Jensen-Coon: Hard Work and Dedication Bring Simplistic Fulfillment

By Kelcy Jensen-

Living a simple life has become trendy. Minimalism is becoming increasingly popular and new priorities are arising. Instead of work being the number one priority and money being a motivator, it seems the paradigm is shifting. Millennials want to prioritize experiences. They are considering more often how and with whom time is spent. Lately, it seems people constantly talk about wanting meaningful lives and time to do what they love. A rivalry is arising between a more traditional consumer-driven society and our millennial generation looking to strip itself of unnecessary things to find significance. Finding purpose in life takes hard work, something I think has been forgotten and ignored.

Growing up in the wide-open spaces of a cattle ranch in Montana, I learned a different type of simple living. I was ignorant of the fact that it was considered such until I moved out of Montana and people would express their desires to understand what it meant to live the life I had growing up. I came to realize that, yes, there was less hustle and bustle, which made me understand that my way of life had been simpler in Montana. In other ways, people’s questions and comments confused me. It seems there is some false perception of the simple life, a sort of dreaminess of ranching. People don’t realize that country folks work hard all year round. Their trades are not dream-like states that provide nothing but bliss and relaxation. It is difficult and demanding which rewards and elevates the soul.

Ranchers and farmers are slaves to their trades. Most of them take no vacations throughout the year and they are required to work long hours that are physically taxing. There is work that has to be done on every holiday, as well as working seven days a week for long stretches of the year. They even end up working night shifts during the time of year while cows are calving and most of them end up working their whole lives starting at young ages. If someone is a cowboy at heart, they let their heart die as a cowboy. These men and women know nothing else – not out of ignorance, but because they have an unwavering dedication to their way of life.

There is beauty in this way of living. While these country folk work almost endlessly, they control their own schedules. Another admirable trait is the sense of pride and passion in their work. Ranchers and farmers are not burdened with the amount of work they have because they are a part of the land and have a responsibility to take care of the livestock that depends on them. There are no excuses. They get it done, day in and day out.

This way of working disregards the idea of clocking in, checking off the to-do list and then clocking out; it is about learning the ebb and flow, dealing with the challenges and treating the land, cows and machinery like family. I have heard ranchers cuss at all the things they take care of, but just like their family they never give up on them. If something is broken, they fix it. If an animal gets lost, they find it. If an animal is sick they do everything possible to heal it.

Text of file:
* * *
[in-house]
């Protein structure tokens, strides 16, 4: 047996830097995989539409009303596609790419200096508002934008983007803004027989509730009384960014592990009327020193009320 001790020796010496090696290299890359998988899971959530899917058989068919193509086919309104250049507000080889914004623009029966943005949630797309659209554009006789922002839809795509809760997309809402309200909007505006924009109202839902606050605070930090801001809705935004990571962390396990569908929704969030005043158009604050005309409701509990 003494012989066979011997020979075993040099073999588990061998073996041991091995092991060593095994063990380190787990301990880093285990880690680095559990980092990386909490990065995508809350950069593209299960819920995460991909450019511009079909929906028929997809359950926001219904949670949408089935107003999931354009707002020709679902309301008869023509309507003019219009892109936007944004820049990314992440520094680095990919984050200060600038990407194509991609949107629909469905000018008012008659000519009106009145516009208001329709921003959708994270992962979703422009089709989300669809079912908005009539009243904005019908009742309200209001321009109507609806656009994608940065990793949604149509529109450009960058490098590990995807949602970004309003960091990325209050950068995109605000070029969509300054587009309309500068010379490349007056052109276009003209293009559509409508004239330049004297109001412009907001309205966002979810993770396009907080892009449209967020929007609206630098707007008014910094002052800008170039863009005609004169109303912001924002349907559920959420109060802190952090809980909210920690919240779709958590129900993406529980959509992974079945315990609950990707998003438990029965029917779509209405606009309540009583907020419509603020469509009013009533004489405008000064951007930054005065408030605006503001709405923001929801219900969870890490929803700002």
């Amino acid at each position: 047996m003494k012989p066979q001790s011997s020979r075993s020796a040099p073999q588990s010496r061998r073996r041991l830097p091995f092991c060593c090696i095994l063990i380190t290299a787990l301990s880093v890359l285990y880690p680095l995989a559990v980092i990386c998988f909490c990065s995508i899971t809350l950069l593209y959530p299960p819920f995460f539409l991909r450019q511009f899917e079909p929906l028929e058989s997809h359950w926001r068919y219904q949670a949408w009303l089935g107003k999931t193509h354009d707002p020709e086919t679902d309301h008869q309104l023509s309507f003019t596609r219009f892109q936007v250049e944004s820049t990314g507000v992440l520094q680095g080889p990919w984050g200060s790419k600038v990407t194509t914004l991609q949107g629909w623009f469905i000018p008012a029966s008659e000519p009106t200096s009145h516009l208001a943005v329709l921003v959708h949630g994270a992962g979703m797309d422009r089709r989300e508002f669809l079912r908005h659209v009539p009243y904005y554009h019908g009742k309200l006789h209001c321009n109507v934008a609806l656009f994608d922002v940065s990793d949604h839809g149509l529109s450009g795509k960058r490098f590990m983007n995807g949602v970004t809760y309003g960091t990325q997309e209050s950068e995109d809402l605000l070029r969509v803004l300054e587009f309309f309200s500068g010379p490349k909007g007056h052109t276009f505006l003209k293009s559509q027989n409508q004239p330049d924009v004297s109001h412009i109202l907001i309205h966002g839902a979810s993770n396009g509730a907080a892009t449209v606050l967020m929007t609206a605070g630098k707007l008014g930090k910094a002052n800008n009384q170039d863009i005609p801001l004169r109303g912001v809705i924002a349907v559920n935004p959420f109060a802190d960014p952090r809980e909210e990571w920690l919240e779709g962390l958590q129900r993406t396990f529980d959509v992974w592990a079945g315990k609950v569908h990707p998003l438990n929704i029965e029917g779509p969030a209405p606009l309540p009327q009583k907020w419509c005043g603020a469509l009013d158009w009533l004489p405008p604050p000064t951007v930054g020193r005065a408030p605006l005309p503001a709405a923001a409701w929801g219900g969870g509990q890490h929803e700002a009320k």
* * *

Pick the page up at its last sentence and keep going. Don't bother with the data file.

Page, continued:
In some ways, this principle of living a simple life has less to do with having all the time in the world to do what you want and more to do with a search for purpose and autonomous motivation. These men and women live and breathe this lifestyle because it is a mindset, not just a job; this job makes them who they strive to be.

Perhaps this is the same drive that millennials are trying to use but in different terms. In a time where jobs are lacking personal fulfillment, more people are creating blogs, starting their own companies and following dreams of being musicians and writers. It seems the millennial generation is rebelling against the traditional views of society and creating their own values. I say more power to them.

A word of caution, however. Obviously, not everyone can have the job that allows lots of travel time and money, which seem to be the primary goal of our generation. The reason people find the cowboy life fascinating and desirable has to do with how much a cowboy loves and dedicates his or her life to the work. We cannot expect to gain passion and fulfillment at that cowboy level without some dedication and effort put into our work.

Recently I saw a movie called Jiro Dreams of Sushi. This movie is about a man dedicated to making the greatest sushi in the world. He described the reason he loved making sushi, and the reason he was so good at it had to do with the hard work he put into perfecting it day-in and day-out. In the movie Jiro Ono said, “You have to fall in love with your work. Never complain about your job. You must dedicate your life to mastering your skill. That’s the secret of success… and is the key to being regarded honorably.”

So maybe you are not a YouTube celebrity or earning an income from blogging. I believe loving what you do and being willing to work hard even in the face of doubt and trial can lead you to a fulfilling life. We must always strive to be better and look within ourselves to find out what we truly want and need to fulfill our deepest desires. Fulfillment within simplicity is achieved through facing complicated situations and sticking with them until you realize that the satisfaction from hard, dedicated work is the ultimate gratification.

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